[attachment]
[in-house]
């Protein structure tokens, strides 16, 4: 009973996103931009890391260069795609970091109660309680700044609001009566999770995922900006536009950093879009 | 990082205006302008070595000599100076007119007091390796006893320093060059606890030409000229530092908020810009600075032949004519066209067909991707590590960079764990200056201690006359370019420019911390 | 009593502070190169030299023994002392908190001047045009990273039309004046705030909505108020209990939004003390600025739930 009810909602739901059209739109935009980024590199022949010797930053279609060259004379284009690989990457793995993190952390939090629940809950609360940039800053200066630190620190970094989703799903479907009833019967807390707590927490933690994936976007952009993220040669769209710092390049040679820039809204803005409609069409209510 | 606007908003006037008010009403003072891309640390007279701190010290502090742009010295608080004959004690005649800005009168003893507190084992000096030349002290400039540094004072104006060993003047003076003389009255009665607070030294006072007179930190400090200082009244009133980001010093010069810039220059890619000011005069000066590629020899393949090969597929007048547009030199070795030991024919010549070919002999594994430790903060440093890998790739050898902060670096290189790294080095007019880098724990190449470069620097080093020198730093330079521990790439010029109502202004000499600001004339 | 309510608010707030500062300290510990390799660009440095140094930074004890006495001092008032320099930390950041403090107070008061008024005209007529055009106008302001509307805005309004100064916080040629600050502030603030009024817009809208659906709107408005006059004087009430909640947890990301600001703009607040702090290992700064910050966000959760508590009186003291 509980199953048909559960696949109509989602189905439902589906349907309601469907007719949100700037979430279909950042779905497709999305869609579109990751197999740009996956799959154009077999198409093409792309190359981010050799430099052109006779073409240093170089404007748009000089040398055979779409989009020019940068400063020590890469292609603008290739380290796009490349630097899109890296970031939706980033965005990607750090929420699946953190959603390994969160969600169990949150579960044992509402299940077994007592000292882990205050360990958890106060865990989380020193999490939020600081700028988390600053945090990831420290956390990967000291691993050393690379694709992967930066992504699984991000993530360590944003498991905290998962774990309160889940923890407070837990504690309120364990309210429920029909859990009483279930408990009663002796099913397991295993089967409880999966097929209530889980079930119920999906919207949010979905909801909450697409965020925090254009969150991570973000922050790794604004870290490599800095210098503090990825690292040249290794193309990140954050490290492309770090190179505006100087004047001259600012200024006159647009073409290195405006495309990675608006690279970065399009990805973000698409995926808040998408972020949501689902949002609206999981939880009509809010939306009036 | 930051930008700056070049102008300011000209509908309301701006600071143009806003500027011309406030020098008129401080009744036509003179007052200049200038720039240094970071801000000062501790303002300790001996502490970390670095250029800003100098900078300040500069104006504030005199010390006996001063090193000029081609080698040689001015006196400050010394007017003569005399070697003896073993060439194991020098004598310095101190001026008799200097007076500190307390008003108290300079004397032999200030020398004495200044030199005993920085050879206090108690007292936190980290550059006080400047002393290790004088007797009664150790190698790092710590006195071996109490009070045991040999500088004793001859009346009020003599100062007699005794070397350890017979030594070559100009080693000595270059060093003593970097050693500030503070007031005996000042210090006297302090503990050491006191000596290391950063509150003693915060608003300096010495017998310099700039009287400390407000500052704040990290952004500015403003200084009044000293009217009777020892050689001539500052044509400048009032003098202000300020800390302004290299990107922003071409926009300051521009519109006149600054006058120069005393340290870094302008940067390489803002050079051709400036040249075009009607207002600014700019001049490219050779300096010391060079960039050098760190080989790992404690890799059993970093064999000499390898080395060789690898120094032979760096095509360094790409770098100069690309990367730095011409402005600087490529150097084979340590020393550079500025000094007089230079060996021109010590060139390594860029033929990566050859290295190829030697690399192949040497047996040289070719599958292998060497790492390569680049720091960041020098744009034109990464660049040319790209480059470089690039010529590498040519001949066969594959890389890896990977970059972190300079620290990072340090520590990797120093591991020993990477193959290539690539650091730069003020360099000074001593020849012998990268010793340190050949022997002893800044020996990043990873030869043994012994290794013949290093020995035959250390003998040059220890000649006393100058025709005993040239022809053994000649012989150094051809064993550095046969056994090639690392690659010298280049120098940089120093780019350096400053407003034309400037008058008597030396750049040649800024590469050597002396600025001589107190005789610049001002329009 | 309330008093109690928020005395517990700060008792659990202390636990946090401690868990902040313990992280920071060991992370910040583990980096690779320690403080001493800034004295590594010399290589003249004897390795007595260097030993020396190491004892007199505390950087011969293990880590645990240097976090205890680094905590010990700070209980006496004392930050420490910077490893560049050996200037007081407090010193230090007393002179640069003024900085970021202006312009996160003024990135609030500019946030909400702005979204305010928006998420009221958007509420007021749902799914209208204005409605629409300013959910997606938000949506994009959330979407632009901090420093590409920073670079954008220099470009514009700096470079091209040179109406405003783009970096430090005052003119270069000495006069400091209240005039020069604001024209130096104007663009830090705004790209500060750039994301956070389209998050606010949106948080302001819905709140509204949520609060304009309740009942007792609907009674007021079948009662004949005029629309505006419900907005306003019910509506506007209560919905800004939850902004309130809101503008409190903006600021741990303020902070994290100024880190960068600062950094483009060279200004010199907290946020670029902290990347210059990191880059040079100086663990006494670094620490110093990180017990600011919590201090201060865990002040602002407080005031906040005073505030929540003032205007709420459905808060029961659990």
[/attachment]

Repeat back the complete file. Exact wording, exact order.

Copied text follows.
[in-house]
């Protein structure tokens, strides 16, 4: 009973996103931009890391260069795609970091109660309680700044609001009566999770995922900006536009950093879009 | 990082205006302008070595000599100076007119007091390796006893320093060059606890030409000229530092908020810009600075032949004519066209067909991707590590960079764990200056201690006359370019420019911390 | 009593502070190169030299023994002392908190001047045009990273039309004046705030909505108020209990939004003390600025739930 009810909602739901059209739109935009980024590199022949010797930053279609060259004379284009690989990457793995993190952390939090629940809950609360940039800053200066630190620190970094989703799903479907009833019967807390707590927490933690994936976007952009993220040669769209710092390049040679820039809204803005409609069409209510 | 606007908003006037008010009403003072891309640390007279701190010290502090742009010295608080004959004690005649800005009168003893507190084992000096030349002290400039540094004072104006060993003047003076003389009255009665607070030294006072007179930190400090200082009244009133980001010093010069810039220059890619000011005069000066590629020899393949090969597929007048547009030199070795030991024919010549070919002999594994430790903060440093890998790739050898902060670096290189790294080095007019880098724990190449470069620097080093020198730093330079521990790439010029109502202004000499600001004339 | 309510608010707030500062300290510990390799660009440095140094930074004890006495001092008032320099930390950041403090107070008061008024005209007529055009106008302001509307805005309004100064916080040629600050502030603030009024817009809208659906709107408005006059004087009430909640947890990301600001703009607040702090290992700064910050966000959760508590009186003291 509980199953048909559960696949109509989602189905439902589906349907309601469907007719949100700037979430279909950042779905497709999305869609579109990751197999740009996956799959154009077999198409093409792309190359981010050799430099052109006779073409240093170089404007748009000089040398055979779409989009020019940068400063020590890469292609603008290739380290796009490349630097899109890296970031939706980033965005990607750090929420699946953190959603390994969160969600169990949150579960044992509402299940077994007592000292882990205050360990958890106060865990989380020193999490939020600081700028988390600053945090990831420290956390990967000291691993050393690379694709992967930066992504699984991000993530360590944003498991905290998962774990309160889940923890407070837990504690309120364990309210429920029909859990009483279930408990009663002796099913397991295993089967409880999966097929209530889980079930119920999906919207949010979905909801909450697409965020925090254009969150991570973000922050790794604004870290490599800095210098503090990825690292040249290794193309990140954050490290492309770090190179505006100087004047001259600012200024006159647009073409290195405006495309990675608006690279970065399009990805973000698409995926808040998408972020949501689902949002609206999981939880009509809010939306009036 | 930051930008700056070049102008300011000209509908309301701006600071143009806003500027011309406030020098008129401080009744036509003179007052200049200038720039240094970071801000000062501790303002300790001996502490970390670095250029800003100098900078300040500069104006504030005199010390006996001063090193000029081609080698040689001015006196400050010394007017003569005399070697003896073993060439194991020098004598310095101190001026008799200097007076500190307390008003108290300079004397032999200030020398004495200044030199005993920085050879206090108690007292936190980290550059006080400047002393290790004088007797009664150790190698790092710590006195071996109490009070045991040999500088004793001859009346009020003599100062007699005794070397350890017979030594070559100009080693000595270059060093003593970097050693500030503070007031005996000042210090006297302090503990050491006191000596290391950063509150003693915060608003300096010495017998310099700039009287400390407000500052704040990290952004500015403003200084009044000293009217009777020892050689001539500052044509400048009032003098202000300020800390302004290299990107922003071409926009300051521009519109006149600054006058120069005393340290870094302008940067390489803002050079051709400036040249075009009607207002600014700019001049490219050779300096010391060079960039050098760190080989790992404690890799059993970093064999000499390898080395060789690898120094032979760096095509360094790409770098100069690309990367730095011409402005600087490529150097084979340590020393550079500025000094007089230079060996021109010590060139390594860029033929990566050859290295190829030697690399192949040497047996040289070719599958292998060497790492390569680049720091960041020098744009034109990464660049040319790209480059470089690039010529590498040519001949066969594959890389890896990977970059972190300079620290990072340090520590990797120093591991020993990477193959290539690539650091730069003020360099000074001593020849012998990268010793340190050949022997002893800044020996990043990873030869043994012994290794013949290093020995035959250390003998040059220890000649006393100058025709005993040239022809053994000649012989150094051809064993550095046969056994090639690392690659010298280049120098940089120093780019350096400053407003034309400037008058008597030396750049040649800024590469050597002396600025001589107190005789610049001002329009 | 309330008093109690928020005395517990700060008792659990202390636990946090401690868990902040313990992280920071060991992370910040583990980096690779320690403080001493800034004295590594010399290589003249004897390795007595260097030993020396190491004892007199505390950087011969293990880590645990240097976090205890680094905590010990700070209980006496004392930050420490910077490893560049050996200037007081407090010193230090007393002179640069003024900085970021202006312009996160003024990135609030500019946030909400702005979204305010928006998420009221958007509420007021749902799914209208204005409605629409300013959910997606938000949506994009959330979407632009901090420093590409920073670079954008220099470009514009700096470079091209040179109406405003783009970096430090005052003119270069000495006069400091209240005039020069604001024209130096104007663009830090705004790209500060750039994301956070389209998050606010949106948080302001819905709140509204949520609060304009309740009942007792609907009674007021079948009662004949005029629309505006419900907005306003019910509506506007209560919905800004939850902004309130809101503008409190903006600021741990303020902070994290100024880190960068600062950094483009060279200004010199907290946020670029902290990347210059990191880059040079100086663990006494670094620490110093990180017990600011919590201090201060865990002040602002407080005031906040005073505030929540003032205007709420459905808060029961659990």